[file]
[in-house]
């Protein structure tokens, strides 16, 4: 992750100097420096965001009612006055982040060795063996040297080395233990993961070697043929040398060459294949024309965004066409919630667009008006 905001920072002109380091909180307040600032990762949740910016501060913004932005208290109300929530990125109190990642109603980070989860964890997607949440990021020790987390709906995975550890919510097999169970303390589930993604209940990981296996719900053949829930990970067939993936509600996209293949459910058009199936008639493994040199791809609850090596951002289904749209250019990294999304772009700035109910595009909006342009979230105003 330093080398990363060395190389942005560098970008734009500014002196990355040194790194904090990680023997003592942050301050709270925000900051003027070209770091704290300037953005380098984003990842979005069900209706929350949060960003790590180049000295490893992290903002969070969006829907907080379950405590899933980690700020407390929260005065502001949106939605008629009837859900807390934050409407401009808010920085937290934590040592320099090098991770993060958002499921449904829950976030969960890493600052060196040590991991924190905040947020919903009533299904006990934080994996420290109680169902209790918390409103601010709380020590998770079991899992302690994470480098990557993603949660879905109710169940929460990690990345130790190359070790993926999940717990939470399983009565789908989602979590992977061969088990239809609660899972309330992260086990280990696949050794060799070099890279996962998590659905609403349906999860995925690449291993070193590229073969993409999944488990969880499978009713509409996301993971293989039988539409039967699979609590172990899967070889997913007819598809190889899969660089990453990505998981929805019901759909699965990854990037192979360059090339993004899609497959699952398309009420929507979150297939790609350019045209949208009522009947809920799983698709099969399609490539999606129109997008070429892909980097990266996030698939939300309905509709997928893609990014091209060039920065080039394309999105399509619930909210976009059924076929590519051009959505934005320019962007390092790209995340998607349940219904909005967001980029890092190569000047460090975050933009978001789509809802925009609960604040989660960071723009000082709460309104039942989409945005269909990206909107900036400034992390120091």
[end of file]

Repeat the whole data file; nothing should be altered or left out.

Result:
[in-house]
């Protein structure tokens, strides 16, 4: 992750100097420096965001009612006055982040060795063996040297080395233990993961070697043929040398060459294949024309965004066409919630667009008006 905001920072002109380091909180307040600032990762949740910016501060913004932005208290109300929530990125109190990642109603980070989860964890997607949440990021020790987390709906995975550890919510097999169970303390589930993604209940990981296996719900053949829930990970067939993936509600996209293949459910058009199936008639493994040199791809609850090596951002289904749209250019990294999304772009700035109910595009909006342009979230105003 330093080398990363060395190389942005560098970008734009500014002196990355040194790194904090990680023997003592942050301050709270925000900051003027070209770091704290300037953005380098984003990842979005069900209706929350949060960003790590180049000295490893992290903002969070969006829907907080379950405590899933980690700020407390929260005065502001949106939605008629009837859900807390934050409407401009808010920085937290934590040592320099090098991770993060958002499921449904829950976030969960890493600052060196040590991991924190905040947020919903009533299904006990934080994996420290109680169902209790918390409103601010709380020590998770079991899992302690994470480098990557993603949660879905109710169940929460990690990345130790190359070790993926999940717990939470399983009565789908989602979590992977061969088990239809609660899972309330992260086990280990696949050794060799070099890279996962998590659905609403349906999860995925690449291993070193590229073969993409999944488990969880499978009713509409996301993971293989039988539409039967699979609590172990899967070889997913007819598809190889899969660089990453990505998981929805019901759909699965990854990037192979360059090339993004899609497959699952398309009420929507979150297939790609350019045209949208009522009947809920799983698709099969399609490539999606129109997008070429892909980097990266996030698939939300309905509709997928893609990014091209060039920065080039394309999105399509619930909210976009059924076929590519051009959505934005320019962007390092790209995340998607349940219904909005967001980029890092190569000047460090975050933009978001789509809802925009609960604040989660960071723009000082709460309104039942989409945005269909990206909107900036400034992390120091």